Five minutes into the park we saw a young lioness tearing apart a Buffalo. If you have never seen a grown lioness stretch and flex her massive figure, let me just note they are sculpted power. It left an impression.
Safari guides have a network of communication to inform each other of the animals presence, which is done entirely in swahili so as to surprise their clients. I learned all the swahili names for the animals in advance and it became a source of amusement between our guide and myself, because I knew that chui kwa mtoto was a leopard with baby and were were on our way to find one. I didn’t ruin the surprise for Darlene or our two swedish friends, Anna and Lina and the guide and I shared some laughs.
On the other hand, I also knew that the words simba, tembea, hapa, and sasa, when all used together in a single sentence meant lions were heading our way, toward camp, right now. It was getting dark. Our guide prepared to sleep in his land cruiser and the camp staff in a caged banda, but it was the clients that stayed in the little exposed vinyl tents. I should mention this safari was another “good deal” because we had a friend with a friend in the business.
Before crawling into our tents, a herd of six buffalo came grazing behind the banda. Everyone huddled inside until they were gone. The affable mzee, Daudi, explained that yes, as I had heard, there were three lions tracking these buffalo. He imitated a lions call so we would know it. No more then ten minutes later we heard this sound again, but this time he was pointing, hapo, there. If you hear the baboons, he said, imitating their calls, it means they are alarmed by lion. Then he demonstrated the hyenas cry, explaining that hyena follow lion. We started taking in all the sounds, registering them, and realizing that no sound was the best sound. Miraculously, we actually fall asleep.
Darlene woke at one thirty, do you hear that? No, I was asleep, mercifully. It’s getting closer, she said, and she also moved closer gripping my arm tighter. My attempts to fall back to sleep were denied. Clearly, she wanted to share this experience. All noises lead to lions, I reminded her, but she was way ahead of me on that one. Within ten minutes the baboons were howling and we could hear Anna and Lina’s anxiety in the neighboring tent. We never asked what to do if a lion starts sniffing at our door. The staff only advised no food in the tents, but hamna shida, the animals are accustomed to them and wont bother us.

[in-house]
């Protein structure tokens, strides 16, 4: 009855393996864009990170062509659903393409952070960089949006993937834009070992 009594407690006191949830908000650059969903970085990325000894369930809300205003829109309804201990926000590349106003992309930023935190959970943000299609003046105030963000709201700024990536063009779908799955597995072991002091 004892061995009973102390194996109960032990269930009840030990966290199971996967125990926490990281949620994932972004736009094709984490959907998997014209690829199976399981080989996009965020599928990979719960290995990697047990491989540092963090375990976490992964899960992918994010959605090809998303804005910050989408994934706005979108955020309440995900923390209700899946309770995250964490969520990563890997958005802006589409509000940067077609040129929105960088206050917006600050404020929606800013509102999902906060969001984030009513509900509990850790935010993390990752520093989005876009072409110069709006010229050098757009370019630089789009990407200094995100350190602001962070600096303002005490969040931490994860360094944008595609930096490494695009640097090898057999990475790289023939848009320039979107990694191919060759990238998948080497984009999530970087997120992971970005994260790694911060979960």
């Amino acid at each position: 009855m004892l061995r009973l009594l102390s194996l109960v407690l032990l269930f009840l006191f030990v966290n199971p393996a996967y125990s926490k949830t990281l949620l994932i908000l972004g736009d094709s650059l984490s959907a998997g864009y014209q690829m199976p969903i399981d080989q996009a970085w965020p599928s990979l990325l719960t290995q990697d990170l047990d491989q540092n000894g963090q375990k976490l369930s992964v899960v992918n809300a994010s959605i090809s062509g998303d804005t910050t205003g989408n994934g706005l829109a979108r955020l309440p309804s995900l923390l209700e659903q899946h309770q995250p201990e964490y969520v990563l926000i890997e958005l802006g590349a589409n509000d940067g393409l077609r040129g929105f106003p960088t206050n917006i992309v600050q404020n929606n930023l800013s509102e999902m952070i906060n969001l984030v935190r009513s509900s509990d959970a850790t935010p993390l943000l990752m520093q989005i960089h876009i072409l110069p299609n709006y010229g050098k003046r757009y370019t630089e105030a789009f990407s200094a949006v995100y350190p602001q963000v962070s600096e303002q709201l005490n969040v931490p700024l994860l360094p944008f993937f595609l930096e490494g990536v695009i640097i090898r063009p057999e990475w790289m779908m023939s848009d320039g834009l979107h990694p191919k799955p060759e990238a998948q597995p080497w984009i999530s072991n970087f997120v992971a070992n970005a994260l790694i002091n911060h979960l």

That night, under the Serengeti sky in a little vinyl tent at the end of the road, we heard with absolute distinction, the rise and fall of hooves, the snorting of breath, and the cracking joints of six grazing african buffalo. We could hear grass from the patches between our tents, being gripped, torn, and eaten as we remained frozen solid in the dead center of our tent. Darlene categorically identified every sound, hyena, baboon, anxious swedes and the complete lack of aide coming from the staff. We remained wide awake until morning.
I was the first to venture out at the crack of dawn, luring our driver from his car, anxious to get the day started. Duadi pointed out the tracks of a lioness and a hyena that had passed thru our camp. Tracks also clearly showed that we had been smack dab in the middle of where the buffalo roam.
Before breakfast we set out in the land cruiser to take in the life of the early dawn. No more than a few hundred yards from our camp, we saw the six buffalo and three stalking lioness. We astutely noted that these three powerful ladies had no kill and must be a bit hungrier than yesterday. If we could have bought them a buffalo to curb their appetite, we would have and before we camped again that night, I dug out our headphones, though in retrospect those nights were full of sounds we will cherish forever.